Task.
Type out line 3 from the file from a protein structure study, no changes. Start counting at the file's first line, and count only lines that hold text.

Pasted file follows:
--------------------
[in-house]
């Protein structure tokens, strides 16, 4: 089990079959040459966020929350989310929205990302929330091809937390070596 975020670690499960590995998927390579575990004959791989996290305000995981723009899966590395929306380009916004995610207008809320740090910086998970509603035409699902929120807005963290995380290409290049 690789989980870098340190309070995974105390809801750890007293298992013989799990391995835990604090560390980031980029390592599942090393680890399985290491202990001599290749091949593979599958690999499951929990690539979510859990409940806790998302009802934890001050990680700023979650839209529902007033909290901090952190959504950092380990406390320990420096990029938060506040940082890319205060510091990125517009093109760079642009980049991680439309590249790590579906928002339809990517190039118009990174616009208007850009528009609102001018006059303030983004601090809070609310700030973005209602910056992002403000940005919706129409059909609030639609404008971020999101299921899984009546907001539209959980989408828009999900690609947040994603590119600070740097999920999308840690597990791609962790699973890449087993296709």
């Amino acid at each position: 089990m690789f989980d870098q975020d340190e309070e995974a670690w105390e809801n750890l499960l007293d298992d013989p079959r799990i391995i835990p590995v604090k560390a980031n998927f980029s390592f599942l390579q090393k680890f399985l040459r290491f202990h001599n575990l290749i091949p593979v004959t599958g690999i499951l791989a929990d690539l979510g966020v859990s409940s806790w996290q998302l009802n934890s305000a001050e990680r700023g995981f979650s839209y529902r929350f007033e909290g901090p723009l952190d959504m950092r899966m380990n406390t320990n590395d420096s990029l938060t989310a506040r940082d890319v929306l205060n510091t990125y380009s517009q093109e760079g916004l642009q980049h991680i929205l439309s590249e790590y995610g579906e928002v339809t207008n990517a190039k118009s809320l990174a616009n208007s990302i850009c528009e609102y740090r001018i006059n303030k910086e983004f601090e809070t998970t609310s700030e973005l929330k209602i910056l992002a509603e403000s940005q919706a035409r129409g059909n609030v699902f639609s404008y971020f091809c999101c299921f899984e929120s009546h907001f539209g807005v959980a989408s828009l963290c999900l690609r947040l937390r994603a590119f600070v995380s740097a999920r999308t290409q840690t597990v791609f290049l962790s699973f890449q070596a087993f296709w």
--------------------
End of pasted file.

């Amino acid at each position: 089990m690789f989980d870098q975020d340190e309070e995974a670690w105390e809801n750890l499960l007293d298992d013989p079959r799990i391995i835990p590995v604090k560390a980031n998927f980029s390592f599942l390579q090393k680890f399985l040459r290491f202990h001599n575990l290749i091949p593979v004959t599958g690999i499951l791989a929990d690539l979510g966020v859990s409940s806790w996290q998302l009802n934890s305000a001050e990680r700023g995981f979650s839209y529902r929350f007033e909290g901090p723009l952190d959504m950092r899966m380990n406390t320990n590395d420096s990029l938060t989310a506040r940082d890319v929306l205060n510091t990125y380009s517009q093109e760079g916004l642009q980049h991680i929205l439309s590249e790590y995610g579906e928002v339809t207008n990517a190039k118009s809320l990174a616009n208007s990302i850009c528009e609102y740090r001018i006059n303030k910086e983004f601090e809070t998970t609310s700030e973005l929330k209602i910056l992002a509603e403000s940005q919706a035409r129409g059909n609030v699902f639609s404008y971020f091809c999101c299921f899984e929120s009546h907001f539209g807005v959980a989408s828009l963290c999900l690609r947040l937390r994603a590119f600070v995380s740097a999920r999308t290409q840690t597990v791609f290049l962790s699973f890449q070596a087993f296709w």